Greek Foreign Minister: Turkey Seeks ‘Permanent Military Presence in Many Countries’


On Sunday, Greek Foreign Minister, Nikos Dendias, said that Turkey is trying to establish a “military permanent presence in many countries. This could be a destabilizing factor.”

The Minister added that, “Turkey is increasingly playing the religious card in order to advance its geopolitical agenda. We have seen examples of this in our immediate neighbourhood, in the Balkans and the Eastern Mediterranean, but increasingly also in other parts of the world. Especially in Africa, in particular East Africa. This is a worrying trend.”

“The biggest challenge that Turkey is posing, not just to Greece, but to the whole region, is that she does not respect the basic principles of international law, including fundamental provisions of the United Nations (UN) Charter,” he said.

He explained that Turkey threatens Greece with war, if Greece exercises its inherent sovereign rights. Furthermore, Turkey refuses to address the sole bilateral issue it has with Greece on the basis of international law. The challenge is the fact that Turkey refuses to abide by the rules defined and accepted by the international community.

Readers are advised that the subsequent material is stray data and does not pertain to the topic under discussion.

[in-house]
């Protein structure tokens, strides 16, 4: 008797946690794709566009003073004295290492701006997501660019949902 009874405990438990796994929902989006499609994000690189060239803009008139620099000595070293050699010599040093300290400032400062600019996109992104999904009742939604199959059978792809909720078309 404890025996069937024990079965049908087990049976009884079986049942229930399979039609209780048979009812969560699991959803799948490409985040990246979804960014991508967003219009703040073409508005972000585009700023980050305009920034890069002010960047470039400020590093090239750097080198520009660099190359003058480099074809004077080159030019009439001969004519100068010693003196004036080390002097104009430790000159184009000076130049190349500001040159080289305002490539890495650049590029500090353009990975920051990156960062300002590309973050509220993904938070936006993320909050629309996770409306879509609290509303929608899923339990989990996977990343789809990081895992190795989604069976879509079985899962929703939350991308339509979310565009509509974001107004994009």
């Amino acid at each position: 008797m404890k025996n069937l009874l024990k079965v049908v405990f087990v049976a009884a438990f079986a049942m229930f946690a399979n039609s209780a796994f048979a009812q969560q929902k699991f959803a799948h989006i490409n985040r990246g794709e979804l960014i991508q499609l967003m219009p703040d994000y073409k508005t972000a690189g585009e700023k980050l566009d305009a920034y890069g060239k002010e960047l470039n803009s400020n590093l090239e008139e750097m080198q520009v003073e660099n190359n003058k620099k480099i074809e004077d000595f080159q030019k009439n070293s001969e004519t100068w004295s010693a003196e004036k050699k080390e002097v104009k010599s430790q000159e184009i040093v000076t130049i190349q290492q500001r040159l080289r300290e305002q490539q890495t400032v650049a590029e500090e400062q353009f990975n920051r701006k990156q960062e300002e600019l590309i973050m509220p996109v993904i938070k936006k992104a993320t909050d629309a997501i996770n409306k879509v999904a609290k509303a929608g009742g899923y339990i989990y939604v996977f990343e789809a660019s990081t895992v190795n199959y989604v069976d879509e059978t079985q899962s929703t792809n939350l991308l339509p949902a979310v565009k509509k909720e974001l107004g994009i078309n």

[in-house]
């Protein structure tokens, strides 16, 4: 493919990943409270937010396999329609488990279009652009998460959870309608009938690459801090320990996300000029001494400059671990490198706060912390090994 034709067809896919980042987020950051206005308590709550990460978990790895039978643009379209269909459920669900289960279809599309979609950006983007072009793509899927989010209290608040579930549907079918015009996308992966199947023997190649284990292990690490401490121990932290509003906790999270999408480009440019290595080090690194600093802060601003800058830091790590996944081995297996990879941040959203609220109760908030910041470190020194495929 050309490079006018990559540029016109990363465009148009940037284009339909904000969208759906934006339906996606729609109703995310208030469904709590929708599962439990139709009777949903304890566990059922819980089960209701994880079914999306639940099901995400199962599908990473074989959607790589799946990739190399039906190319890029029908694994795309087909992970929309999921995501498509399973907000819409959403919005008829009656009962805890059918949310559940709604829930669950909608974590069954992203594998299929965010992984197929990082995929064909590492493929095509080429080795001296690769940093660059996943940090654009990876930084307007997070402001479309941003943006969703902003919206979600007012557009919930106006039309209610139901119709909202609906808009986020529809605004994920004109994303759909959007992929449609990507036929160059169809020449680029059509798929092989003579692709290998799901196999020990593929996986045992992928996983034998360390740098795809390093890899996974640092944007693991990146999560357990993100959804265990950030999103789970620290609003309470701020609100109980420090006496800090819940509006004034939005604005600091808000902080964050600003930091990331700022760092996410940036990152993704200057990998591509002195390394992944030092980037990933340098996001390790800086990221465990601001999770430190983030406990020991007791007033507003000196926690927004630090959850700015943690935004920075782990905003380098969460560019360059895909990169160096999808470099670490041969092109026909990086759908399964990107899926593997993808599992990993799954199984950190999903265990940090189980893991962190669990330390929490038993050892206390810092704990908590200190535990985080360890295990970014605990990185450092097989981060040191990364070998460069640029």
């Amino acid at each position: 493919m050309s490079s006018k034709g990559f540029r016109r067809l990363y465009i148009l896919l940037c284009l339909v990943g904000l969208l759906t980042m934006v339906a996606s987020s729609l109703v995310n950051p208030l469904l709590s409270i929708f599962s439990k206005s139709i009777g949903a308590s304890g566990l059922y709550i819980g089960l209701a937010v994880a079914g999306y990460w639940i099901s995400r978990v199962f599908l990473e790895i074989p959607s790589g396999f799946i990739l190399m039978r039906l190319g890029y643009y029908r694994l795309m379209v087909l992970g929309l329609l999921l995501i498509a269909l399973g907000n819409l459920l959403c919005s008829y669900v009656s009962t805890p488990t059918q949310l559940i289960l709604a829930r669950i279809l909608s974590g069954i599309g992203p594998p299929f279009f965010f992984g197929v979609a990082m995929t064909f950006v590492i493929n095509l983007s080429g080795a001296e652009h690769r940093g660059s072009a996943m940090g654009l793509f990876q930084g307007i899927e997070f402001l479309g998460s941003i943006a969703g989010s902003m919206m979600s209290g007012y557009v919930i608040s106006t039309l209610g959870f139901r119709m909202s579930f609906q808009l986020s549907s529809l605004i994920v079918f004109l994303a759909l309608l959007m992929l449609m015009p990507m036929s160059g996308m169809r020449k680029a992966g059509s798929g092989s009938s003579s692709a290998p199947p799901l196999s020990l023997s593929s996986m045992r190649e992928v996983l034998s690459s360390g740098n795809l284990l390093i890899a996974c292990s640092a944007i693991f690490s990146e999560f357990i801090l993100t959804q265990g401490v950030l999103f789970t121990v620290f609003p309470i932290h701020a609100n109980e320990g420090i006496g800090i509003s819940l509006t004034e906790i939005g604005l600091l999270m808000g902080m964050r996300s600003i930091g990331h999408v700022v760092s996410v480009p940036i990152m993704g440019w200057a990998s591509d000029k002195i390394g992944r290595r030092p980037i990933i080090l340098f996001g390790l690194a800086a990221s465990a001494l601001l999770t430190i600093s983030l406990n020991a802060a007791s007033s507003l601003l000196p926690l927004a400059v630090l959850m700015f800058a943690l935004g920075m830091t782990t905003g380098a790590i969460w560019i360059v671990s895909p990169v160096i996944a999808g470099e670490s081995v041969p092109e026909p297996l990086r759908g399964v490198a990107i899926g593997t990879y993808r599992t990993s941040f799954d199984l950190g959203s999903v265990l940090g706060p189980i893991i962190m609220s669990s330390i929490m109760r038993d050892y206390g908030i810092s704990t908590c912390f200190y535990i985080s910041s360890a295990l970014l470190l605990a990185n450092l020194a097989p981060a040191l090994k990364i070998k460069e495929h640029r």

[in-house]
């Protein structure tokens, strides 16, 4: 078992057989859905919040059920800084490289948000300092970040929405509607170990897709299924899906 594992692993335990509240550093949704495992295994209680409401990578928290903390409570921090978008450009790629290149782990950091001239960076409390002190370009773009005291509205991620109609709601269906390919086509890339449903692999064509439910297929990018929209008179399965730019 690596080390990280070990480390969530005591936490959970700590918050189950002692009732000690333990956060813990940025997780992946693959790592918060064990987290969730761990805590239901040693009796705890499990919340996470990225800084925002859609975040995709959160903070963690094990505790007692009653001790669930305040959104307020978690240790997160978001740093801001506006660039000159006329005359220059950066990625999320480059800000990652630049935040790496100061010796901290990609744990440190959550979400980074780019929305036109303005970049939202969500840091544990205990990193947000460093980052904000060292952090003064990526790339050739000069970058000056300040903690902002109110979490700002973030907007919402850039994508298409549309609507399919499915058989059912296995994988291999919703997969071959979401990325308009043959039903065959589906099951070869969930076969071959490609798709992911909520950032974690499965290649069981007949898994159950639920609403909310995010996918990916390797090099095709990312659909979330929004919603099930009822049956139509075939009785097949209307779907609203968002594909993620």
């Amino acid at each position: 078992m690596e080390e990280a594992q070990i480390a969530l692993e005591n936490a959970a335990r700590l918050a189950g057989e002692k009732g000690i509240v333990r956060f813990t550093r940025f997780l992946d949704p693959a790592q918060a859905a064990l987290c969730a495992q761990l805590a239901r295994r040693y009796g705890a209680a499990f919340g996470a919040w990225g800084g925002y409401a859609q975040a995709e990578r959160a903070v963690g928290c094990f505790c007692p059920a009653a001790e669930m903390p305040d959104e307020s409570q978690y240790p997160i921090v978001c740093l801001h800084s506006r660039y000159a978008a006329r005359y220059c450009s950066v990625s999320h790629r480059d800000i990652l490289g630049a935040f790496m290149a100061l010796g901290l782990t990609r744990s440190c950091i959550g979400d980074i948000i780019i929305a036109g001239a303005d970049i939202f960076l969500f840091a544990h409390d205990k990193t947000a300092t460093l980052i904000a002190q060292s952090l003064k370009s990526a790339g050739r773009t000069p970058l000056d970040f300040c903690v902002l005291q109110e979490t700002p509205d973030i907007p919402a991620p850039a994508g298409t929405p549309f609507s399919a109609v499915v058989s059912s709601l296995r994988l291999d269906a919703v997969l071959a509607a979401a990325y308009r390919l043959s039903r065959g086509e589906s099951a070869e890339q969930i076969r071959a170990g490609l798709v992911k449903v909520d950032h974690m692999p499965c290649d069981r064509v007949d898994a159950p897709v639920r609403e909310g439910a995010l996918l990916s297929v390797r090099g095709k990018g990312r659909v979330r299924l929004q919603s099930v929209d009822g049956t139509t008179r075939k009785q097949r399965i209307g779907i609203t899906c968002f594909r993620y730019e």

Last June, a Greek government official said that Prime Minister, Kyriakos Mitsotakis, and Turkish President, Recep Tayyip Erdoğan, reached an understanding not to repeat last year’s confrontation that brought the two countries on the verge of an armed conflict in the Mediterranean.

Notably, the Director of the Syrian Observatory for Human Rights (SOHR), Rami Abdel Rahman, said that about 150 Syrian mercenaries are preparing to move through Turkey to the areas of influence of the Turkish-backed factions inside Libyan territory.

In a telephone interview with Al-Arabiya TV, Abdul Rahman added that the areas of influence of the Turkish-backed factions in Syria’s Afrin and the countryside of Aleppo, have become a “human reservoir” for the Syrian mercenaries.

He explained that what is happening is a process of switching mercenaries and not a return for them from Libya to Syria.


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